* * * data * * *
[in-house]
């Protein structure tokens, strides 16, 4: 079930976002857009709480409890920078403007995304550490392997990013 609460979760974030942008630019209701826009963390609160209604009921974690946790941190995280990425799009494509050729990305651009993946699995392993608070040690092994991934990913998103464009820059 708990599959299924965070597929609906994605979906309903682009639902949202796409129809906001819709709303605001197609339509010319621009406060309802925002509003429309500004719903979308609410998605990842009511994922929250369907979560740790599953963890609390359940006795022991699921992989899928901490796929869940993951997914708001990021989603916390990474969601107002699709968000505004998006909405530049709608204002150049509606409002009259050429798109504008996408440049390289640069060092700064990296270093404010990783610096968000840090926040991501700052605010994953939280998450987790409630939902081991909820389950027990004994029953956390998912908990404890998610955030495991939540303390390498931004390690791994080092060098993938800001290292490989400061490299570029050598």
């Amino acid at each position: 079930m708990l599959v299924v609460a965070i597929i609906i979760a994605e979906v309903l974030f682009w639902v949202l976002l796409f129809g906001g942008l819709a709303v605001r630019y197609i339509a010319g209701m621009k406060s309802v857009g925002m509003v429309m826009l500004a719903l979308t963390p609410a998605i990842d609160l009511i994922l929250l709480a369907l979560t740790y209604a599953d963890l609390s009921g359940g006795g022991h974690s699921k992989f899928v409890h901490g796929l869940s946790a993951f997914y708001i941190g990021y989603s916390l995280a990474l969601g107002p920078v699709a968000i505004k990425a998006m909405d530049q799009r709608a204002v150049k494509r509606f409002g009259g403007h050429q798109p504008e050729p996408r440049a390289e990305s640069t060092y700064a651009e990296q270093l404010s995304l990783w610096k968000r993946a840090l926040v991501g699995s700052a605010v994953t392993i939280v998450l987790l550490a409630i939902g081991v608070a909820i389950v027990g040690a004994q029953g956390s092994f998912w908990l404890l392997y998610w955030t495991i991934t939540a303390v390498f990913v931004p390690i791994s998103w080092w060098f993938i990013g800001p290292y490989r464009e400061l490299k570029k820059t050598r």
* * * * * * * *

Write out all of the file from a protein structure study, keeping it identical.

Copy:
[in-house]
């Protein structure tokens, strides 16, 4: 079930976002857009709480409890920078403007995304550490392997990013 609460979760974030942008630019209701826009963390609160209604009921974690946790941190995280990425799009494509050729990305651009993946699995392993608070040690092994991934990913998103464009820059 708990599959299924965070597929609906994605979906309903682009639902949202796409129809906001819709709303605001197609339509010319621009406060309802925002509003429309500004719903979308609410998605990842009511994922929250369907979560740790599953963890609390359940006795022991699921992989899928901490796929869940993951997914708001990021989603916390990474969601107002699709968000505004998006909405530049709608204002150049509606409002009259050429798109504008996408440049390289640069060092700064990296270093404010990783610096968000840090926040991501700052605010994953939280998450987790409630939902081991909820389950027990004994029953956390998912908990404890998610955030495991939540303390390498931004390690791994080092060098993938800001290292490989400061490299570029050598």
């Amino acid at each position: 079930m708990l599959v299924v609460a965070i597929i609906i979760a994605e979906v309903l974030f682009w639902v949202l976002l796409f129809g906001g942008l819709a709303v605001r630019y197609i339509a010319g209701m621009k406060s309802v857009g925002m509003v429309m826009l500004a719903l979308t963390p609410a998605i990842d609160l009511i994922l929250l709480a369907l979560t740790y209604a599953d963890l609390s009921g359940g006795g022991h974690s699921k992989f899928v409890h901490g796929l869940s946790a993951f997914y708001i941190g990021y989603s916390l995280a990474l969601g107002p920078v699709a968000i505004k990425a998006m909405d530049q799009r709608a204002v150049k494509r509606f409002g009259g403007h050429q798109p504008e050729p996408r440049a390289e990305s640069t060092y700064a651009e990296q270093l404010s995304l990783w610096k968000r993946a840090l926040v991501g699995s700052a605010v994953t392993i939280v998450l987790l550490a409630i939902g081991v608070a909820i389950v027990g040690a004994q029953g956390s092994f998912w908990l404890l392997y998610w955030t495991i991934t939540a303390v390498f990913v931004p390690i791994s998103w080092w060098f993938i990013g800001p290292y490989r464009e400061l490299k570029k820059t050598r």